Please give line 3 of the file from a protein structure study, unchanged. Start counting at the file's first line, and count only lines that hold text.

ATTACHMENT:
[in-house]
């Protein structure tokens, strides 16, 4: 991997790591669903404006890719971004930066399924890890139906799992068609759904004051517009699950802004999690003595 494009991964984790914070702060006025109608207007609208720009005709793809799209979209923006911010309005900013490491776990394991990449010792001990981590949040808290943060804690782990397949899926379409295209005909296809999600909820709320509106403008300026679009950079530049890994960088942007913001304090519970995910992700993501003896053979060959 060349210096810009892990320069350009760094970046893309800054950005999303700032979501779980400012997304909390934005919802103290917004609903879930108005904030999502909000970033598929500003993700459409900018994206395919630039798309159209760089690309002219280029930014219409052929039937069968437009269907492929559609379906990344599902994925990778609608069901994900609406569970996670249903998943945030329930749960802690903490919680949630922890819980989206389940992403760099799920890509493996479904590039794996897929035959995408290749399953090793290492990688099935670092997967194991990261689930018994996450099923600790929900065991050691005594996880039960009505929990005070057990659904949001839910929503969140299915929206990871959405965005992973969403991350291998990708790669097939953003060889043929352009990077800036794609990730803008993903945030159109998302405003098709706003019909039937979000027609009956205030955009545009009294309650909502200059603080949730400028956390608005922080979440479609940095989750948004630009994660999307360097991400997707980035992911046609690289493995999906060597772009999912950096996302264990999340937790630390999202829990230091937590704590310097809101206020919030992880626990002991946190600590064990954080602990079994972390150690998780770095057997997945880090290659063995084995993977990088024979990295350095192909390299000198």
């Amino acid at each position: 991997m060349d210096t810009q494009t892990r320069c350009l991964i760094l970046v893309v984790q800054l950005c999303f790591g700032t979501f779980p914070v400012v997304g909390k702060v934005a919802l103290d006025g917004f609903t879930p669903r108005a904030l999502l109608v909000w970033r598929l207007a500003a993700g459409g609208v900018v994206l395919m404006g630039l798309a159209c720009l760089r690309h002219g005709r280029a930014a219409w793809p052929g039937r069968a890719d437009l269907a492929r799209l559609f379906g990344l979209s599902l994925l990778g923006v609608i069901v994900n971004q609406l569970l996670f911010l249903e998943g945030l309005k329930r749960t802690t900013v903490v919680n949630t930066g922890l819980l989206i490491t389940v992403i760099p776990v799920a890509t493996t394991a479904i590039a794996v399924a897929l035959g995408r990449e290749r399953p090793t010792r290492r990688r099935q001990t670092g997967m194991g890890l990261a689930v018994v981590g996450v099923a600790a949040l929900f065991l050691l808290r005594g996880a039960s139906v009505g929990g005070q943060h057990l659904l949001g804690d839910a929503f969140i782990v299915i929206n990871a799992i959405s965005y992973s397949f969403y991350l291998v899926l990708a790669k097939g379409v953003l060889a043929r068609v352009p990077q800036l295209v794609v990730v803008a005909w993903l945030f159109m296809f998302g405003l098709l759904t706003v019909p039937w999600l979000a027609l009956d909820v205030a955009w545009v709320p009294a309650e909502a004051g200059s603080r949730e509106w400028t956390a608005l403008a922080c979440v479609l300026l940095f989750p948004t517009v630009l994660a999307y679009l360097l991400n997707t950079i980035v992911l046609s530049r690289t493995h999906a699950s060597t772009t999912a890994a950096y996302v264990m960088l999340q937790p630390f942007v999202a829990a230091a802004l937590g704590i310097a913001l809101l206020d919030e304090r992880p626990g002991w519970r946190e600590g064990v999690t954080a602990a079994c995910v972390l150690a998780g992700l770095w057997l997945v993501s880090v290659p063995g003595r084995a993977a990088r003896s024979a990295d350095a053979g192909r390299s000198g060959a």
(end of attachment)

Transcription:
């Amino acid at each position: 991997m060349d210096t810009q494009t892990r320069c350009l991964i760094l970046v893309v984790q800054l950005c999303f790591g700032t979501f779980p914070v400012v997304g909390k702060v934005a919802l103290d006025g917004f609903t879930p669903r108005a904030l999502l109608v909000w970033r598929l207007a500003a993700g459409g609208v900018v994206l395919m404006g630039l798309a159209c720009l760089r690309h002219g005709r280029a930014a219409w793809p052929g039937r069968a890719d437009l269907a492929r799209l559609f379906g990344l979209s599902l994925l990778g923006v609608i069901v994900n971004q609406l569970l996670f911010l249903e998943g945030l309005k329930r749960t802690t900013v903490v919680n949630t930066g922890l819980l989206i490491t389940v992403i760099p776990v799920a890509t493996t394991a479904i590039a794996v399924a897929l035959g995408r990449e290749r399953p090793t010792r290492r990688r099935q001990t670092g997967m194991g890890l990261a689930v018994v981590g996450v099923a600790a949040l929900f065991l050691l808290r005594g996880a039960s139906v009505g929990g005070q943060h057990l659904l949001g804690d839910a929503f969140i782990v299915i929206n990871a799992i959405s965005y992973s397949f969403y991350l291998v899926l990708a790669k097939g379409v953003l060889a043929r068609v352009p990077q800036l295209v794609v990730v803008a005909w993903l945030f159109m296809f998302g405003l098709l759904t706003v019909p039937w999600l979000a027609l009956d909820v205030a955009w545009v709320p009294a309650e909502a004051g200059s603080r949730e509106w400028t956390a608005l403008a922080c979440v479609l300026l940095f989750p948004t517009v630009l994660a999307y679009l360097l991400n997707t950079i980035v992911l046609s530049r690289t493995h999906a699950s060597t772009t999912a890994a950096y996302v264990m960088l999340q937790p630390f942007v999202a829990a230091a802004l937590g704590i310097a913001l809101l206020d919030e304090r992880p626990g002991w519970r946190e600590g064990v999690t954080a602990a079994c995910v972390l150690a998780g992700l770095w057997l997945v993501s880090v290659p063995g003595r084995a993977a990088r003896s024979a990295d350095a053979g192909r390299s000198g060959a």